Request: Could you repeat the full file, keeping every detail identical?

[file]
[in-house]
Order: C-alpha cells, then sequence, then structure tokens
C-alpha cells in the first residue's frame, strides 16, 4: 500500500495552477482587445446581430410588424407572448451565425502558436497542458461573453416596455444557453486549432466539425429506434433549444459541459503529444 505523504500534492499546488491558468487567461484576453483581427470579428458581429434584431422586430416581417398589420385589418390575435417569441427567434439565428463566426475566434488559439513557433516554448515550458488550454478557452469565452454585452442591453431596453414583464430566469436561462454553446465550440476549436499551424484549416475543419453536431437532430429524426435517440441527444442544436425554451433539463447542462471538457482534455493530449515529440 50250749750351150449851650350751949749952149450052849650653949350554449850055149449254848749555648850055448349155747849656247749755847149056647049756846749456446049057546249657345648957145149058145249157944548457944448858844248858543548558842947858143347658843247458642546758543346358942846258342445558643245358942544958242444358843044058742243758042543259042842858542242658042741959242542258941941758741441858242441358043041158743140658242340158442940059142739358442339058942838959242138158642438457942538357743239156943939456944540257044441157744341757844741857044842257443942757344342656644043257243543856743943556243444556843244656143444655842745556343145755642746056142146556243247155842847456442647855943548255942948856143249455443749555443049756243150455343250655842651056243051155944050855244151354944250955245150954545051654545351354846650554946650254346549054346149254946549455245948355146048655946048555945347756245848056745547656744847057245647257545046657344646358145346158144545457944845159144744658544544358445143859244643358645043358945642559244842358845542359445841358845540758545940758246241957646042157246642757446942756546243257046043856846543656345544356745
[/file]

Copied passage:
[in-house]
Order: C-alpha cells, then sequence, then structure tokens
C-alpha cells in the first residue's frame, strides 16, 4: 500500500495552477482587445446581430410588424407572448451565425502558436497542458461573453416596455444557453486549432466539425429506434433549444459541459503529444 505523504500534492499546488491558468487567461484576453483581427470579428458581429434584431422586430416581417398589420385589418390575435417569441427567434439565428463566426475566434488559439513557433516554448515550458488550454478557452469565452454585452442591453431596453414583464430566469436561462454553446465550440476549436499551424484549416475543419453536431437532430429524426435517440441527444442544436425554451433539463447542462471538457482534455493530449515529440 50250749750351150449851650350751949749952149450052849650653949350554449850055149449254848749555648850055448349155747849656247749755847149056647049756846749456446049057546249657345648957145149058145249157944548457944448858844248858543548558842947858143347658843247458642546758543346358942846258342445558643245358942544958242444358843044058742243758042543259042842858542242658042741959242542258941941758741441858242441358043041158743140658242340158442940059142739358442339058942838959242138158642438457942538357743239156943939456944540257044441157744341757844741857044842257443942757344342656644043257243543856743943556243444556843244656143444655842745556343145755642746056142146556243247155842847456442647855943548255942948856143249455443749555443049756243150455343250655842651056243051155944050855244151354944250955245150954545051654545351354846650554946650254346549054346149254946549455245948355146048655946048555945347756245848056745547656744847057245647257545046657344646358145346158144545457944845159144744658544544358445143859244643358645043358945642559244842358845542359445841358845540758545940758246241957646042157246642757446942756546243257046043856846543656345544356745